(What the mother tongue subject addresses is not just reading and writing skills, but life principles and self-image. Our image of ourselves as Filipinos.)
‘Valorizing’ indigenous languages
Arzadon also highlighted that the mother tongue program allowed the country’s indigenous communities a more inclusive and encouraging education, dignifying their identity by using their native languages in formal spaces.
“Masaya lalo na yung mga indigenous peoples’ (IP) communities kasi dati, pinagtatawanan lang… Nabu-bully sila. But now, their languages ay ginagamit sa school. Nava-valorize ang kanilang languages,” stated Arzadon.
(IP communities are happy with the program because their language would be ridiculed before… They would be bullied. But now, their languages are being used in schools. Their languages are valorized.)
Arzadon also pointed out that because many lawmakers send their own children to private schools in Metro Manila, education policies tend to be Manila-centric and non-representative of student experiences in the provinces.
“Nagugulat kami— anong klaseng desisyon ang gagawin niyo sa hundred million plus Filipinos? Based on a whim? O sa mga anak niyo na dahil nasa Manila sila? ’Yung mga anak nila ay nasa city, they can provide all the resources. They really don’t mind losing their language. Pero hindi naman lahat ng Pilipino ganyan,” she explained.
(We were shocked— what kind of decisions are you making for over a hundred million Filipinos? Based on a whim? Or on your children, because they are in Manila? Their kids are in the city, they can provide all the resources. They really don’t mind losing their language. But that is not the experience of all Filipinos.)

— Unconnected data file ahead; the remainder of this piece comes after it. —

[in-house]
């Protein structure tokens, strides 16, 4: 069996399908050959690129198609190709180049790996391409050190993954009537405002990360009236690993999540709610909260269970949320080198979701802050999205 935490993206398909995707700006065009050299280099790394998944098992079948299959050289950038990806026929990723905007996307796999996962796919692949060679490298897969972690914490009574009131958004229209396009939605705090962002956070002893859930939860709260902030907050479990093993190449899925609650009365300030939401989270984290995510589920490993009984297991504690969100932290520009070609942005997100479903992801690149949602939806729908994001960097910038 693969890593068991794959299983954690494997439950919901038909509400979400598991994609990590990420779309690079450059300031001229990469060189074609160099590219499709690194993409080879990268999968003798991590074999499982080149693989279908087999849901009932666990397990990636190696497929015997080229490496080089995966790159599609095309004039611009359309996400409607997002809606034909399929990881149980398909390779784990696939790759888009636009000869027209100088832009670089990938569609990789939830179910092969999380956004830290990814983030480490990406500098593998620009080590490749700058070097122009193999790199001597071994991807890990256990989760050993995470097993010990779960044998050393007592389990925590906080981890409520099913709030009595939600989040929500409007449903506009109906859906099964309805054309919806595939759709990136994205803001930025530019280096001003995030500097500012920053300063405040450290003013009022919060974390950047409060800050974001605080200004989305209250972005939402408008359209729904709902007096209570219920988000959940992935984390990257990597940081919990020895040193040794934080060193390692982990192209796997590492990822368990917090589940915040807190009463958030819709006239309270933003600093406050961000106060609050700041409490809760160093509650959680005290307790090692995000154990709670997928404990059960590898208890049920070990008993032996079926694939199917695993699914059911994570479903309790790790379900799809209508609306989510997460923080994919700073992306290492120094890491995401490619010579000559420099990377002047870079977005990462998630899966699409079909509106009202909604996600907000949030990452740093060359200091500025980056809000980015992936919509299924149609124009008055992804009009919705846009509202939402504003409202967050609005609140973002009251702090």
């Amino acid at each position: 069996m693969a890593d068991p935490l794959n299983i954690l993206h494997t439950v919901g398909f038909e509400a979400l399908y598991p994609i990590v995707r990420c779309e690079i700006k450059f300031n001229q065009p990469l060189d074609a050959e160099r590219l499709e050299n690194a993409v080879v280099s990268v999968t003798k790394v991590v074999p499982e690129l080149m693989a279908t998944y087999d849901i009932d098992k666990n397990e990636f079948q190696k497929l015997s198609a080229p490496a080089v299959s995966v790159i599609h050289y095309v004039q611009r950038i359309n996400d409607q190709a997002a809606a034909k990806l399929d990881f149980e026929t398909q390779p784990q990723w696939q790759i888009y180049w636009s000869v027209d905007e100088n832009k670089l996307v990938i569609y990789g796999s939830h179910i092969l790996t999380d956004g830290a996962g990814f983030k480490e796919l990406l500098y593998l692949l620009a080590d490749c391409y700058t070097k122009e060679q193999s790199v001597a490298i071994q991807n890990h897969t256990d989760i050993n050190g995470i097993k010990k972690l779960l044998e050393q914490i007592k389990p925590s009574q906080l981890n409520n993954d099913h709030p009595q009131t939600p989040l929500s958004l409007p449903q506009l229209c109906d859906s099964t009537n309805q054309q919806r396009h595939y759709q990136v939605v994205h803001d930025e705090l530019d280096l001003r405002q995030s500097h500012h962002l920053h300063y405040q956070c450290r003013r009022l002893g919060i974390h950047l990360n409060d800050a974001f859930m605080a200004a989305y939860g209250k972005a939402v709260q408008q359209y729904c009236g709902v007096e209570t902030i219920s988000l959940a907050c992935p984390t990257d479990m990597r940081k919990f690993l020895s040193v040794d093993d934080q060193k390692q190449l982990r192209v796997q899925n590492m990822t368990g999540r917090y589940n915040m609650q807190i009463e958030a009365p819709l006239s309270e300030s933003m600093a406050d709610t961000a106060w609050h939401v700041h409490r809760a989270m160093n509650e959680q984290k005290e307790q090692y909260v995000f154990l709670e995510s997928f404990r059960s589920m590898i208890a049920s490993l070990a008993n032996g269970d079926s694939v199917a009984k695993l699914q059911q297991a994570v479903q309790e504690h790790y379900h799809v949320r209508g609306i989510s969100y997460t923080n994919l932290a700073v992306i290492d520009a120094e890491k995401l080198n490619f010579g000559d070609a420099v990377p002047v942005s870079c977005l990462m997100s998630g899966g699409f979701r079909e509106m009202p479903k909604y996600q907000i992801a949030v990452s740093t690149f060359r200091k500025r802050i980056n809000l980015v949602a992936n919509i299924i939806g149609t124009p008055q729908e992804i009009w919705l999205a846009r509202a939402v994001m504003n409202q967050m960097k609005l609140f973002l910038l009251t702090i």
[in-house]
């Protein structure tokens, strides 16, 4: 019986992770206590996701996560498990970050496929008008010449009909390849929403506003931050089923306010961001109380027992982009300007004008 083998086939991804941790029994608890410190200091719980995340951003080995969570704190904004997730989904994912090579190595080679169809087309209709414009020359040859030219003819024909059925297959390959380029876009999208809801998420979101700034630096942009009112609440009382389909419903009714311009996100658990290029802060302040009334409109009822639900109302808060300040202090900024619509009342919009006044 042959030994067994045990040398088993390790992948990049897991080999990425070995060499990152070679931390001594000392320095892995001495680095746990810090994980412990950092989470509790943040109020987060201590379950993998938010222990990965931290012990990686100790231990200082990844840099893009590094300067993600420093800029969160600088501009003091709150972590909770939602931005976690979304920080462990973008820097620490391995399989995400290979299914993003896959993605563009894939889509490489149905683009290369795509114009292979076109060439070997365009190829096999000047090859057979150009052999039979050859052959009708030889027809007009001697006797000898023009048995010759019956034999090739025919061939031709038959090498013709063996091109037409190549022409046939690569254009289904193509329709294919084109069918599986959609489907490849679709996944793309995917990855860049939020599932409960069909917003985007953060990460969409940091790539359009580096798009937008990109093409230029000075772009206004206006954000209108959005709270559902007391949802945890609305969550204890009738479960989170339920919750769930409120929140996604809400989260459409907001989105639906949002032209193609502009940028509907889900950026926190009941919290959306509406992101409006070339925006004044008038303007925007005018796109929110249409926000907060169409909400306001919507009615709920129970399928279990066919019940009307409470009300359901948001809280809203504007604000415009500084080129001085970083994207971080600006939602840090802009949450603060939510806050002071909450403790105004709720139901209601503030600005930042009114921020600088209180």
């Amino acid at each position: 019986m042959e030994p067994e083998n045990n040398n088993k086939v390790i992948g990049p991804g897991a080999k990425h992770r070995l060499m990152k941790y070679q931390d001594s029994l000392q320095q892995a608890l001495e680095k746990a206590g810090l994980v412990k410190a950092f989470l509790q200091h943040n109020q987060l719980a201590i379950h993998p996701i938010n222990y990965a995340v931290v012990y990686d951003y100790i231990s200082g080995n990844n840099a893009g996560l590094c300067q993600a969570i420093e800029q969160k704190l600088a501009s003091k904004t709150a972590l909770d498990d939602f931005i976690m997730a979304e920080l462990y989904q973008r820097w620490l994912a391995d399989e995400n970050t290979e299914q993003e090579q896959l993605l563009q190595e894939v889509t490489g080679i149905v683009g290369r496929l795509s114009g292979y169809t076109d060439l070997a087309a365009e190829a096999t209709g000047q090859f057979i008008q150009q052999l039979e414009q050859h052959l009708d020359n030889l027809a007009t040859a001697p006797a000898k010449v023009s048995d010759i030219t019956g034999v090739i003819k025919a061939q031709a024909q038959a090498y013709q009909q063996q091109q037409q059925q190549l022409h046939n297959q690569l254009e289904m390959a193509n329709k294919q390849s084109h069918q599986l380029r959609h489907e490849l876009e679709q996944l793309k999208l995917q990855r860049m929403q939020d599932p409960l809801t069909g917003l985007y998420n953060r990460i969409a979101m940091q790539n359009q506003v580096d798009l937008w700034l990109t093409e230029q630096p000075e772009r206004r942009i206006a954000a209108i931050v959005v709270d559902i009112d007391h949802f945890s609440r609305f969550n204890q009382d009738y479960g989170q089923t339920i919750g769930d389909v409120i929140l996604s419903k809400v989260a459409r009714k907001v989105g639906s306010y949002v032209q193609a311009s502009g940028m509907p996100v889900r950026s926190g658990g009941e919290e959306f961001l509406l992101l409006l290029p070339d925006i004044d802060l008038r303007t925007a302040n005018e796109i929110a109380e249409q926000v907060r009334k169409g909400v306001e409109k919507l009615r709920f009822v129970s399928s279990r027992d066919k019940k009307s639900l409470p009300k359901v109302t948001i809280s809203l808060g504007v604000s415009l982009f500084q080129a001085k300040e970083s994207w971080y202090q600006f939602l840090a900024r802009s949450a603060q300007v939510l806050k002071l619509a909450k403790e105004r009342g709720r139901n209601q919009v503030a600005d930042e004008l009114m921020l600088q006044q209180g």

Arming the citizenry
The comprehension and perception skills cultivated by mother tongue education are also crucial to raising a critical citizenry, according to Arzadon.
She maintains that for the youth to make critical decisions and participate in civic society, they must be able to examine their experiences at a deeper level through a language that is familiar to them.
“Kailangang maging malalim ang kanilang mga karanasan, pagkaintindi, at napapaliwanag nila sa mga nangyayari sa paligid nila,” asserted Arzadon.
(Their experiences and understanding of them need to deepen, and they should be able to explain what happens around them.)
“Kasi yung mga bata, magiging citizen yan. Dapat magkaroon siya ng critical thinking sa kanyang pagpili ng kanyang leader… so importante talaga na maging quality ang kanyang education,” she added.
(These children will become citizens. They need to have critical thinking when it comes to choosing their leaders. It’s truly important that they receive good quality education.)
Evidence-based language policies
Arzadon called on legislators to prioritize evidence-based research in their educational policymaking.
“Dapat evidence-based ang basehan natin, ng mga nasa Kongreso at ng ating namumuno— kung ano ‘yung lumalabas sa pag-aaral, kasi yun naman ang goal natin bilang mga educators. Mag-research, tumingin sa kasaysayan natin, kasaysayan ng ibang bansa,”
(Our polices should be evidence-based, those that result from studies, because that is our goal as educators. To research, to look at our country’s history, and other countries’ histories.)
“Wala silang makuhang ebidensya na mas natututo ang bata pag-sinumulan kaagad sa kanyang second language o English. Kahit nga sa Pilipinas, sa history niya… nakikita na ang baba ng kalidad ng edukasyon dahil nga hindi nakaka-participate dahil sa [mga] English-only policy,” she pointed out.
(They will not find evidence that children who start with their second language or English are better learners. Even in the history of the Philippines… low quality education was seen because learners could not participate due to English-only policies.)